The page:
Imagine: 24 mountains on an island the size of Martha’s Vineyard. That’s Mount Desert Island in Maine, and it should be your destination if you want to hike where the mountains meet the sea.
I’m now on my seventh summer of hiking Acadia National Park’s trails, marveling at each experience and recording it in my copy of A Walk in the Park by Tom St. Germain. This small volume has been my indispensable guide and should be yours.
When I started hiking in Acadia, I’d always ask locals and people I’d meet on the trails, “What’s your favorite hike?” Now that I’ve covered 32 of the 59 Tom St. Germain lists, I’ll share my favorites.
Jordan Cliffs & Bluffs to Penobscot Mountain
This 4.3 mile loop, sections of which were constructed before 1900, makes me feel like a kid. Stone steps, iron rungs and railings, ladders, and bridges over ravines combine with great views of Jordan Pond on the ascent. That alone would make this a spectacular hike, but the 360-degree views atop Penobscot deliver sheer bliss.
Giant Slide Trail & Grandgent to Sargent Mountain
Also in the Jordan Pond area, I like the Giant Slide Trail along Sargent Brook and the steep Grandgent climb. You get two peaks for the price of one: first, spectacular views from Gilmore Peak and then from Sargent Mountain. I make the 5.4 mile loop by descending on the North Ridge Trail, which Tom St. Germain recommends for its excellent views of Somes Sound.
The Precipice to Champlain Mountain
This short, but exhilarating hike deserves its notoriety. It’s a 1,160 vertical gain or loss, depending on how you look at it, but I don’t recommend you look down. After all, this trail takes you up the sheer east face of Champlain Mountain. Rungs and ladders help, but some ledges have no protection. At the top the views of the Atlantic and Frenchman Bay are equally breaktaking.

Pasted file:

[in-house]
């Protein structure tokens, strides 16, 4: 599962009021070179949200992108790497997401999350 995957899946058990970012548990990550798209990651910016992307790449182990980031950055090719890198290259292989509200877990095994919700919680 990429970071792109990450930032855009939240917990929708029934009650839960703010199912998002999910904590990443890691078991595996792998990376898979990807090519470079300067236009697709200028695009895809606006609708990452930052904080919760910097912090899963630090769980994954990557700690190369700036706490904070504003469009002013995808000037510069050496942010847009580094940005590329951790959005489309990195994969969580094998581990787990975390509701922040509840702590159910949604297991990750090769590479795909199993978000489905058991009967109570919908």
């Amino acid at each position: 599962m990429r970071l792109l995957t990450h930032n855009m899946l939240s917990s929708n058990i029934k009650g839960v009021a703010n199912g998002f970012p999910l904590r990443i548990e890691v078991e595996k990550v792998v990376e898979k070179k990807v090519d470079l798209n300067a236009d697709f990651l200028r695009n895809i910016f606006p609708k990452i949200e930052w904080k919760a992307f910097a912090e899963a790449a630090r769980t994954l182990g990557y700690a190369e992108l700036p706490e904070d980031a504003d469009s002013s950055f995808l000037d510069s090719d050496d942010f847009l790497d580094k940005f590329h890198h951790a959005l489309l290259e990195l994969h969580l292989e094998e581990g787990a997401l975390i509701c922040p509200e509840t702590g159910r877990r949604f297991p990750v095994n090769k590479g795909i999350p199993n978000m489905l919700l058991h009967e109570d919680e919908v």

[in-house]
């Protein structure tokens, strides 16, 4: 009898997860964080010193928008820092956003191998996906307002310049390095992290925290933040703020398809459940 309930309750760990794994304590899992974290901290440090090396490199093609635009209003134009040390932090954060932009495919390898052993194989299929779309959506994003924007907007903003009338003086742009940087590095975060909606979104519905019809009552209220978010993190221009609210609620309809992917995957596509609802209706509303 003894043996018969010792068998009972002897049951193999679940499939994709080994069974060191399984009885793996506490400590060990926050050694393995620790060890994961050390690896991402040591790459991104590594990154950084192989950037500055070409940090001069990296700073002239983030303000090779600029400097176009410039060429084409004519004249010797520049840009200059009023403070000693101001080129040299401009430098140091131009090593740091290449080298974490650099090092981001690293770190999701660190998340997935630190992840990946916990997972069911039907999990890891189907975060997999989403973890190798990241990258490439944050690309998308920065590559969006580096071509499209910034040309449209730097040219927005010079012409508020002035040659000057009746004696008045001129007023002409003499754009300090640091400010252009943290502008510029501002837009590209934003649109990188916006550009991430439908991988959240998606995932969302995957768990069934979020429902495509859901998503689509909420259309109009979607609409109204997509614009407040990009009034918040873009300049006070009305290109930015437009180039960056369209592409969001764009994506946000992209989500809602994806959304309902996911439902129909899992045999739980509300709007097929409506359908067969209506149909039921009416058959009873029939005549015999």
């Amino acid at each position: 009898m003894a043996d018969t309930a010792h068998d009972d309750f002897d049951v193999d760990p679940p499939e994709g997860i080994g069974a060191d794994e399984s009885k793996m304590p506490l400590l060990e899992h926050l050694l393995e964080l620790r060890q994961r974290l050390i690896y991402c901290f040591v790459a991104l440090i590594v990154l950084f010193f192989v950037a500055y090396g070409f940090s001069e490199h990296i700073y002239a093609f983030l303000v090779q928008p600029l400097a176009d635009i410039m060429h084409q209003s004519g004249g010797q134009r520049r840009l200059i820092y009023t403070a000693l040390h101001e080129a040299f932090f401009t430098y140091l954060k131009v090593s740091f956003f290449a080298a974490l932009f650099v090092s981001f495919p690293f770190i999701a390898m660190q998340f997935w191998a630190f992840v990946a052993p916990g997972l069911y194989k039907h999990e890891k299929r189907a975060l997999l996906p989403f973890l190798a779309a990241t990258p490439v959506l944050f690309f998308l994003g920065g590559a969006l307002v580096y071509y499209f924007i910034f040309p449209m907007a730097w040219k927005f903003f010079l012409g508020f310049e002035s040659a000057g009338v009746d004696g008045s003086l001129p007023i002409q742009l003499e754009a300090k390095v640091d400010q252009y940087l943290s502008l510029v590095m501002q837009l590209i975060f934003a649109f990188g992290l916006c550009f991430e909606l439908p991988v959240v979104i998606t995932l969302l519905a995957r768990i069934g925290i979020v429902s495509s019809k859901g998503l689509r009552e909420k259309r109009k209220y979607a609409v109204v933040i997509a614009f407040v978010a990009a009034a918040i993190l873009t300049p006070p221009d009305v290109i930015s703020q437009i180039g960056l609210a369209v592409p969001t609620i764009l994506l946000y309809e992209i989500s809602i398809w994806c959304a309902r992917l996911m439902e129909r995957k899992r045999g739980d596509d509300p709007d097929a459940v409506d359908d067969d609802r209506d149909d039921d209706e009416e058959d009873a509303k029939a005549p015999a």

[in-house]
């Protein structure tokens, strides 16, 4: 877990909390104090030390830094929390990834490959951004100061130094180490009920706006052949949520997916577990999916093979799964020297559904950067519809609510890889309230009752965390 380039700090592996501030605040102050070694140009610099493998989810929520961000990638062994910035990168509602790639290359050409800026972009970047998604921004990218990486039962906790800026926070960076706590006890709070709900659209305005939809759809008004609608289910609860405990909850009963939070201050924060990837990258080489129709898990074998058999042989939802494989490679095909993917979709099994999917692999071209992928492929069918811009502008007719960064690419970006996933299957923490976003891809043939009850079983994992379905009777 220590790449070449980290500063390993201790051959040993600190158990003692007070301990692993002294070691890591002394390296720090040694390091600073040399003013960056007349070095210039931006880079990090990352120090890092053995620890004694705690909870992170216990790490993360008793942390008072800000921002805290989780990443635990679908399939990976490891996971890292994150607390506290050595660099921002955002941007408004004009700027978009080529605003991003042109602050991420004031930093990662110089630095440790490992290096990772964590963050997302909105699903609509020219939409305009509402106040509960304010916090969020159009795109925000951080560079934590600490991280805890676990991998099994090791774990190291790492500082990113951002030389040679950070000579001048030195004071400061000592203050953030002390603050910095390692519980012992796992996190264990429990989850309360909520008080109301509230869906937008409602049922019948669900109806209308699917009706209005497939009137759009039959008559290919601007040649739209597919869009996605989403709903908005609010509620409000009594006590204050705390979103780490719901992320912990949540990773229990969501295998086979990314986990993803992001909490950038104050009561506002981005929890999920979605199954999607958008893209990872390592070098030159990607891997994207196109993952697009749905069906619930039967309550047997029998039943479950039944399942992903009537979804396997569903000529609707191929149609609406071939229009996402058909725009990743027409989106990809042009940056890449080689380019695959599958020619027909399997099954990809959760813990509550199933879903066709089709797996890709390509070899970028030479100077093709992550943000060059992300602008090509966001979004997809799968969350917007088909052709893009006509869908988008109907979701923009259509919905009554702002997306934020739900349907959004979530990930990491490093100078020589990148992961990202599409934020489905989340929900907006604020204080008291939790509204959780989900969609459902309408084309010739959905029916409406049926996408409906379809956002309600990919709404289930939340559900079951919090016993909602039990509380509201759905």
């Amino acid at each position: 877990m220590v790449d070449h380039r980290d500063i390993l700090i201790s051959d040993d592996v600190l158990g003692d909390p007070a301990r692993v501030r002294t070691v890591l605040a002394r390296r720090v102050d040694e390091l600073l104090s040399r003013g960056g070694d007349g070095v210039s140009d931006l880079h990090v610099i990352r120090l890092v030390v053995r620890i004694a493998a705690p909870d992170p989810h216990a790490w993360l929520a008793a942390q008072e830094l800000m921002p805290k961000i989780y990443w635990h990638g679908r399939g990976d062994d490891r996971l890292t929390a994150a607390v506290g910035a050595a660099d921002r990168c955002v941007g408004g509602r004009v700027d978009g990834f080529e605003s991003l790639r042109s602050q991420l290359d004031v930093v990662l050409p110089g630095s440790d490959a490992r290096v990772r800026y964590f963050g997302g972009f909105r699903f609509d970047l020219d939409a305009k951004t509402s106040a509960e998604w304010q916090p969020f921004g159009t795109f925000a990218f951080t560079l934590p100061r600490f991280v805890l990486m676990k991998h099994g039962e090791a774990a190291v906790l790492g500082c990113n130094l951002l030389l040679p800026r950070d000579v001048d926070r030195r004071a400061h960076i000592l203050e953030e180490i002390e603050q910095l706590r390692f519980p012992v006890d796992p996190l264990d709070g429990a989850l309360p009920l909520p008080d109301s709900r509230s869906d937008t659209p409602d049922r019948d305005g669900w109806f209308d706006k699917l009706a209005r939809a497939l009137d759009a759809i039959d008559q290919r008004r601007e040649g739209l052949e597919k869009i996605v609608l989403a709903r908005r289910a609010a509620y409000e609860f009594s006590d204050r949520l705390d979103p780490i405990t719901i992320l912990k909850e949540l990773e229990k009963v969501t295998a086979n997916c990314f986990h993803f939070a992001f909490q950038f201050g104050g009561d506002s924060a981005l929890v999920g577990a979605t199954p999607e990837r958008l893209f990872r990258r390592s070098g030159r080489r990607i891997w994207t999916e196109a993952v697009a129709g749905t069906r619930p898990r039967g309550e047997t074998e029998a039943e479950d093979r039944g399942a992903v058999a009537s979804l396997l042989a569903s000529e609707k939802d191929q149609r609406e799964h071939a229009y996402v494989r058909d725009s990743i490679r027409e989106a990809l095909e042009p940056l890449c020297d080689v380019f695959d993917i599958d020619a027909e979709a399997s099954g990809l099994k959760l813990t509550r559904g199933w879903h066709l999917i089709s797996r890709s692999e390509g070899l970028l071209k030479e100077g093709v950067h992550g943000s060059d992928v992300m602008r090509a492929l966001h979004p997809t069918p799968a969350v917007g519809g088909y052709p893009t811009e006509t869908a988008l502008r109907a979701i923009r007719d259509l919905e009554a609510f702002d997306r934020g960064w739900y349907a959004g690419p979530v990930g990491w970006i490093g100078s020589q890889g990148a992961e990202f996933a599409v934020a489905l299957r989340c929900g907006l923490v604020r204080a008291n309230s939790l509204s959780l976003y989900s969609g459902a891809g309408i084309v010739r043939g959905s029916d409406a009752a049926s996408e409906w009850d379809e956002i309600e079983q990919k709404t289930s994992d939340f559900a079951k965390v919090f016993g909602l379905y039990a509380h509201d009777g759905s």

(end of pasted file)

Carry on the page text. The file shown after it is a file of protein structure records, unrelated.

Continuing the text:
I’ve done this hike again and again, not only because it is my favorite way to introduce new people to Acadia hiking, but I just love it. Both on the trail and at the peaks (two of them), there are superior vistas. In fact, the steep descent down the eastern side of Acadia Mountain offers some of our most-photographed views of Somes Sound.
Atop this 849’ mountain is a fire tower that boosts your viewing pleasure. And at its base is wonderful Long Pond that affords the opportunity to combine this hike with a little kayaking. My preferred route for this hike is to go up the West Ridge and descend on Valley Trail, which is thickly wooded and covered in moss and lichen. Another option is to descend to Echo Lake Beach, where you can leave your bikes for the trip back to Long Pond, making this a hiking/biking/kayaking triathalon.
Next to water and great hiking boots, the necessity I also recommend for hiking in Acadia is the trail map of Mount Desert Island published by Map Adventures. It clearly shows the 110 miles of hiking trails, as well as 57 miles of carriage roads, signpost numbers included. Believe me, though Acadia’s trails are well marked, you can take wrong routes and end up well out of your way, exhausted. Last weekend I was stopped twice by people with less detailed maps who were quite confused.
The five hikes I’ve recommended here are all moderate to challenging. You’ll definitely get some exercise as well as spectaculars views of Acadia National Park’s mountains, lakes, islands, bays, and, of course, the Atlantic Ocean. The good news is that you’ll be guilt-free when you indulge later in lobster and blueberry pie! So, after you’ve planned your hike, find the best restaurants and lobster pounds on Mount Desert Island.
(First published June 2010.)